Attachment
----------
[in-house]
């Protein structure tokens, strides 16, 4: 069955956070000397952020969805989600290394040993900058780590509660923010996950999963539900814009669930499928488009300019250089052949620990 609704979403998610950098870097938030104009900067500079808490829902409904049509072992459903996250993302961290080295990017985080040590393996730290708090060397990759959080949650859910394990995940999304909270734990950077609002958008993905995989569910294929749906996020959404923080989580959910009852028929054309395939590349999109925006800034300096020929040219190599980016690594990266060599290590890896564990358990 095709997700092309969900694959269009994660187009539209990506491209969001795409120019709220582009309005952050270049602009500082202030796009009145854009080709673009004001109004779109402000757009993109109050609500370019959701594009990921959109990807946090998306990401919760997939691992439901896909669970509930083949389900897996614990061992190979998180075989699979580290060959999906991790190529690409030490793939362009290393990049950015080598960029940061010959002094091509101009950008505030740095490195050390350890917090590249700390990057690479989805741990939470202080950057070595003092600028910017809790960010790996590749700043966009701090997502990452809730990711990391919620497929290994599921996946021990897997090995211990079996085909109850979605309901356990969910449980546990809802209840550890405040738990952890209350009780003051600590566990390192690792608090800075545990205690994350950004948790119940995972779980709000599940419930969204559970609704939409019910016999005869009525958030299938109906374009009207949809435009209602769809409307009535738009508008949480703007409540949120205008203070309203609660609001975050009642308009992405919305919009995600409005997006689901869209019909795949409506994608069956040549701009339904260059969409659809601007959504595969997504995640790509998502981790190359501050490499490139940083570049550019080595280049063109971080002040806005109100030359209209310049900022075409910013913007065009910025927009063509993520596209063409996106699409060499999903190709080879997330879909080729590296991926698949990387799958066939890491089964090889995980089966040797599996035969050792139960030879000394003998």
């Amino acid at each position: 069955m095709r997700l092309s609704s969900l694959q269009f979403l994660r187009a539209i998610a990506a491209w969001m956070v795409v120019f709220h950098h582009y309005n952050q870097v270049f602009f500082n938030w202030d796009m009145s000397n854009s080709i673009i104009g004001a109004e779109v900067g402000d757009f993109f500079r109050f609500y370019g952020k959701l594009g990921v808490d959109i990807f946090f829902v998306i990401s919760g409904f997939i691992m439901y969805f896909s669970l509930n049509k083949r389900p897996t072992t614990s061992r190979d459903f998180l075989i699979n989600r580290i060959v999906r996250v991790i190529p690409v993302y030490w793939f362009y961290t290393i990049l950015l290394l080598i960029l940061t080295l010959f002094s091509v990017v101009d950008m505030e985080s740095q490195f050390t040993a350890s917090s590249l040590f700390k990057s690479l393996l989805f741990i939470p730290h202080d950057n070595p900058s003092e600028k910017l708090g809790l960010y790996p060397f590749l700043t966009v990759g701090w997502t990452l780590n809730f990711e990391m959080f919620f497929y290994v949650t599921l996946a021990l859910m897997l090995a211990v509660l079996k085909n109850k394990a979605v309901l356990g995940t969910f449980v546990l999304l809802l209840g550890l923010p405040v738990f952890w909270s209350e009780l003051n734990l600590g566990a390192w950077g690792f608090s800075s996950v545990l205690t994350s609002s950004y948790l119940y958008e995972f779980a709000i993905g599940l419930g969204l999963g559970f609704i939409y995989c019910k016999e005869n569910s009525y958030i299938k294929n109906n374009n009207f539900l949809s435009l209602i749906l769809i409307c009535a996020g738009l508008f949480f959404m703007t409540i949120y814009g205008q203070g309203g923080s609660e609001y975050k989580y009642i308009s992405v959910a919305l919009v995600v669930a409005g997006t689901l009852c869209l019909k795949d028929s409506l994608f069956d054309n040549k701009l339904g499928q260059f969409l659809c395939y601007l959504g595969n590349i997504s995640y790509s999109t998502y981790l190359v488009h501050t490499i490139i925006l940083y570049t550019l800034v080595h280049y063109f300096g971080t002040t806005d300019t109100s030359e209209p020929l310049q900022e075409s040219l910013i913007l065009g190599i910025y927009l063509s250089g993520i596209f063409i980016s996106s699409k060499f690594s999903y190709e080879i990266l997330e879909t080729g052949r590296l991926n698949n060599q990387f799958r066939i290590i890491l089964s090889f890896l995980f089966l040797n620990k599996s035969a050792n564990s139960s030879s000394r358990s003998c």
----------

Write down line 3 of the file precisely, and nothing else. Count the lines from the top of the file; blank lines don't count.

């Amino acid at each position: 069955m095709r997700l092309s609704s969900l694959q269009f979403l994660r187009a539209i998610a990506a491209w969001m956070v795409v120019f709220h950098h582009y309005n952050q870097v270049f602009f500082n938030w202030d796009m009145s000397n854009s080709i673009i104009g004001a109004e779109v900067g402000d757009f993109f500079r109050f609500y370019g952020k959701l594009g990921v808490d959109i990807f946090f829902v998306i990401s919760g409904f997939i691992m439901y969805f896909s669970l509930n049509k083949r389900p897996t072992t614990s061992r190979d459903f998180l075989i699979n989600r580290i060959v999906r996250v991790i190529p690409v993302y030490w793939f362009y961290t290393i990049l950015l290394l080598i960029l940061t080295l010959f002094s091509v990017v101009d950008m505030e985080s740095q490195f050390t040993a350890s917090s590249l040590f700390k990057s690479l393996l989805f741990i939470p730290h202080d950057n070595p900058s003092e600028k910017l708090g809790l960010y790996p060397f590749l700043t966009v990759g701090w997502t990452l780590n809730f990711e990391m959080f919620f497929y290994v949650t599921l996946a021990l859910m897997l090995a211990v509660l079996k085909n109850k394990a979605v309901l356990g995940t969910f449980v546990l999304l809802l209840g550890l923010p405040v738990f952890w909270s209350e009780l003051n734990l600590g566990a390192w950077g690792f608090s800075s996950v545990l205690t994350s609002s950004y948790l119940y958008e995972f779980a709000i993905g599940l419930g969204l999963g559970f609704i939409y995989c019910k016999e005869n569910s009525y958030i299938k294929n109906n374009n009207f539900l949809s435009l209602i749906l769809i409307c009535a996020g738009l508008f949480f959404m703007t409540i949120y814009g205008q203070g309203g923080s609660e609001y975050k989580y009642i308009s992405v959910a919305l919009v995600v669930a409005g997006t689901l009852c869209l019909k795949d028929s409506l994608f069956d054309n040549k701009l339904g499928q260059f969409l659809c395939y601007l959504g595969n590349i997504s995640y790509s999109t998502y981790l190359v488009h501050t490499i490139i925006l940083y570049t550019l800034v080595h280049y063109f300096g971080t002040t806005d300019t109100s030359e209209p020929l310049q900022e075409s040219l910013i913007l065009g190599i910025y927009l063509s250089g993520i596209f063409i980016s996106s699409k060499f690594s999903y190709e080879i990266l997330e879909t080729g052949r590296l991926n698949n060599q990387f799958r066939i290590i890491l089964s090889f890896l995980f089966l040797n620990k599996s035969a050792n564990s139960s030879s000394r358990s003998c």